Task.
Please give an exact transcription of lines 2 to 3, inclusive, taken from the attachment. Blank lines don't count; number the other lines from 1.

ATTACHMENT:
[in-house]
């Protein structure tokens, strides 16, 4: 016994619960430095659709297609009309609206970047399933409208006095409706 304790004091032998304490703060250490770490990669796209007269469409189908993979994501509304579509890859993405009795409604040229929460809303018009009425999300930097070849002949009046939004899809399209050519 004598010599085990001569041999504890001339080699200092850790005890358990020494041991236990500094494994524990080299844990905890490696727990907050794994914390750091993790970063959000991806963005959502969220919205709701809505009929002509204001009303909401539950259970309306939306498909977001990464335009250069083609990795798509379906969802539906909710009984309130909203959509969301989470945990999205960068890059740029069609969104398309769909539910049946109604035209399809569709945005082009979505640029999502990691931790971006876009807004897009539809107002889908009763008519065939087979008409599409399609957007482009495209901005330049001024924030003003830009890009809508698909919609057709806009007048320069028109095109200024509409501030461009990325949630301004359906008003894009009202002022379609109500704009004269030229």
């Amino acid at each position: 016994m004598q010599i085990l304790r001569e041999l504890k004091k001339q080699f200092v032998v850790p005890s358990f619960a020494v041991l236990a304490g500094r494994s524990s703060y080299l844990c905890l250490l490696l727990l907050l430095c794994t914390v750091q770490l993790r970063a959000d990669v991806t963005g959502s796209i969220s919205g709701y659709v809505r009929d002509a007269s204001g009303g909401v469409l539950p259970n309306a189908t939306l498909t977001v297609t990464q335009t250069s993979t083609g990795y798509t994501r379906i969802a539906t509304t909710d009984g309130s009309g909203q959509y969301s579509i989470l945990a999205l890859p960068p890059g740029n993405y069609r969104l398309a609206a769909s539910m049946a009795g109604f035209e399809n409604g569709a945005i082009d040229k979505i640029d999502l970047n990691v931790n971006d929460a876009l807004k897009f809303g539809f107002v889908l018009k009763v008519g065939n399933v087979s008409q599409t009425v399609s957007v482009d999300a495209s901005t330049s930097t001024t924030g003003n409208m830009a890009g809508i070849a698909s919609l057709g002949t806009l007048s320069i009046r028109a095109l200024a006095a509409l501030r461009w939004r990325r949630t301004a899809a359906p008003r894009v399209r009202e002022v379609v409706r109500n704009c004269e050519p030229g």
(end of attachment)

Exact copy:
């Protein structure tokens, strides 16, 4: 016994619960430095659709297609009309609206970047399933409208006095409706 304790004091032998304490703060250490770490990669796209007269469409189908993979994501509304579509890859993405009795409604040229929460809303018009009425999300930097070849002949009046939004899809399209050519 004598010599085990001569041999504890001339080699200092850790005890358990020494041991236990500094494994524990080299844990905890490696727990907050794994914390750091993790970063959000991806963005959502969220919205709701809505009929002509204001009303909401539950259970309306939306498909977001990464335009250069083609990795798509379906969802539906909710009984309130909203959509969301989470945990999205960068890059740029069609969104398309769909539910049946109604035209399809569709945005082009979505640029999502990691931790971006876009807004897009539809107002889908009763008519065939087979008409599409399609957007482009495209901005330049001024924030003003830009890009809508698909919609057709806009007048320069028109095109200024509409501030461009990325949630301004359906008003894009009202002022379609109500704009004269030229």
């Amino acid at each position: 016994m004598q010599i085990l304790r001569e041999l504890k004091k001339q080699f200092v032998v850790p005890s358990f619960a020494v041991l236990a304490g500094r494994s524990s703060y080299l844990c905890l250490l490696l727990l907050l430095c794994t914390v750091q770490l993790r970063a959000d990669v991806t963005g959502s796209i969220s919205g709701y659709v809505r009929d002509a007269s204001g009303g909401v469409l539950p259970n309306a189908t939306l498909t977001v297609t990464q335009t250069s993979t083609g990795y798509t994501r379906i969802a539906t509304t909710d009984g309130s009309g909203q959509y969301s579509i989470l945990a999205l890859p960068p890059g740029n993405y069609r969104l398309a609206a769909s539910m049946a009795g109604f035209e399809n409604g569709a945005i082009d040229k979505i640029d999502l970047n990691v931790n971006d929460a876009l807004k897009f809303g539809f107002v889908l018009k009763v008519g065939n399933v087979s008409q599409t009425v399609s957007v482009d999300a495209s901005t330049s930097t001024t924030g003003n409208m830009a890009g809508i070849a698909s919609l057709g002949t806009l007048s320069i009046r028109a095109l200024a006095a509409l501030r461009w939004r990325r949630t301004a899809a359906p008003r894009v399209r009202e002022v379609v409706r109500n704009c004269e050519p030229g």